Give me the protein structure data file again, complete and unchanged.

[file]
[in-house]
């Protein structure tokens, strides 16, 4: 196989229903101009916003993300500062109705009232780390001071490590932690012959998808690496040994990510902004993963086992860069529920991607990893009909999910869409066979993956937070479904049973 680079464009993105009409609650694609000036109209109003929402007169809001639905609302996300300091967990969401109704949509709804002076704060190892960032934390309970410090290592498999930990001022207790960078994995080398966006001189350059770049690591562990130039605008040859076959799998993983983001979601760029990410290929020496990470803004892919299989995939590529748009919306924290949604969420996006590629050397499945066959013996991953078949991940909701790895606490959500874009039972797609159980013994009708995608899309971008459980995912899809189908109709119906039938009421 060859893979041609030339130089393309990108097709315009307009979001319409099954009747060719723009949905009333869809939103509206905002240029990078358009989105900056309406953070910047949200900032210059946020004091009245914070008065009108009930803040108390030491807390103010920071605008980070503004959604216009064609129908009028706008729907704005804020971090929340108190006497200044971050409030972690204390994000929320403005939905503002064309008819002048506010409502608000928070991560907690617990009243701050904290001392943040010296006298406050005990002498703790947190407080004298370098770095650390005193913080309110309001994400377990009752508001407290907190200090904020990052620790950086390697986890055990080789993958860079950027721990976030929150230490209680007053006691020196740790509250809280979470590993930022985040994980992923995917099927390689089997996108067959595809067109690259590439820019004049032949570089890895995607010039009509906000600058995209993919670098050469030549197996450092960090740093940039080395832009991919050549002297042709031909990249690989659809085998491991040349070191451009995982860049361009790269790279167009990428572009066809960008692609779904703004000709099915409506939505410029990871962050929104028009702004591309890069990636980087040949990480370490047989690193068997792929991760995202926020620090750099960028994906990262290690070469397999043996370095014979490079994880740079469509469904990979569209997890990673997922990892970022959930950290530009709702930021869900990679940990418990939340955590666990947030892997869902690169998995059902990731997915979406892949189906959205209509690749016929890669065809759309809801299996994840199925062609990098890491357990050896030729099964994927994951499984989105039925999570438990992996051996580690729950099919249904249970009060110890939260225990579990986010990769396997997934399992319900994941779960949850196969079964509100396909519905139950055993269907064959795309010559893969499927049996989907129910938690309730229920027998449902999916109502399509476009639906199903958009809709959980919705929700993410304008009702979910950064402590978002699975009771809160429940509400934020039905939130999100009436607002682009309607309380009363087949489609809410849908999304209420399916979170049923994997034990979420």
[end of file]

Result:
[in-house]
């Protein structure tokens, strides 16, 4: 196989229903101009916003993300500062109705009232780390001071490590932690012959998808690496040994990510902004993963086992860069529920991607990893009909999910869409066979993956937070479904049973 680079464009993105009409609650694609000036109209109003929402007169809001639905609302996300300091967990969401109704949509709804002076704060190892960032934390309970410090290592498999930990001022207790960078994995080398966006001189350059770049690591562990130039605008040859076959799998993983983001979601760029990410290929020496990470803004892919299989995939590529748009919306924290949604969420996006590629050397499945066959013996991953078949991940909701790895606490959500874009039972797609159980013994009708995608899309971008459980995912899809189908109709119906039938009421 060859893979041609030339130089393309990108097709315009307009979001319409099954009747060719723009949905009333869809939103509206905002240029990078358009989105900056309406953070910047949200900032210059946020004091009245914070008065009108009930803040108390030491807390103010920071605008980070503004959604216009064609129908009028706008729907704005804020971090929340108190006497200044971050409030972690204390994000929320403005939905503002064309008819002048506010409502608000928070991560907690617990009243701050904290001392943040010296006298406050005990002498703790947190407080004298370098770095650390005193913080309110309001994400377990009752508001407290907190200090904020990052620790950086390697986890055990080789993958860079950027721990976030929150230490209680007053006691020196740790509250809280979470590993930022985040994980992923995917099927390689089997996108067959595809067109690259590439820019004049032949570089890895995607010039009509906000600058995209993919670098050469030549197996450092960090740093940039080395832009991919050549002297042709031909990249690989659809085998491991040349070191451009995982860049361009790269790279167009990428572009066809960008692609779904703004000709099915409506939505410029990871962050929104028009702004591309890069990636980087040949990480370490047989690193068997792929991760995202926020620090750099960028994906990262290690070469397999043996370095014979490079994880740079469509469904990979569209997890990673997922990892970022959930950290530009709702930021869900990679940990418990939340955590666990947030892997869902690169998995059902990731997915979406892949189906959205209509690749016929890669065809759309809801299996994840199925062609990098890491357990050896030729099964994927994951499984989105039925999570438990992996051996580690729950099919249904249970009060110890939260225990579990986010990769396997997934399992319900994941779960949850196969079964509100396909519905139950055993269907064959795309010559893969499927049996989907129910938690309730229920027998449902999916109502399509476009639906199903958009809709959980919705929700993410304008009702979910950064402590978002699975009771809160429940509400934020039905939130999100009436607002682009309607309380009363087949489609809410849908999304209420399916979170049923994997034990979420």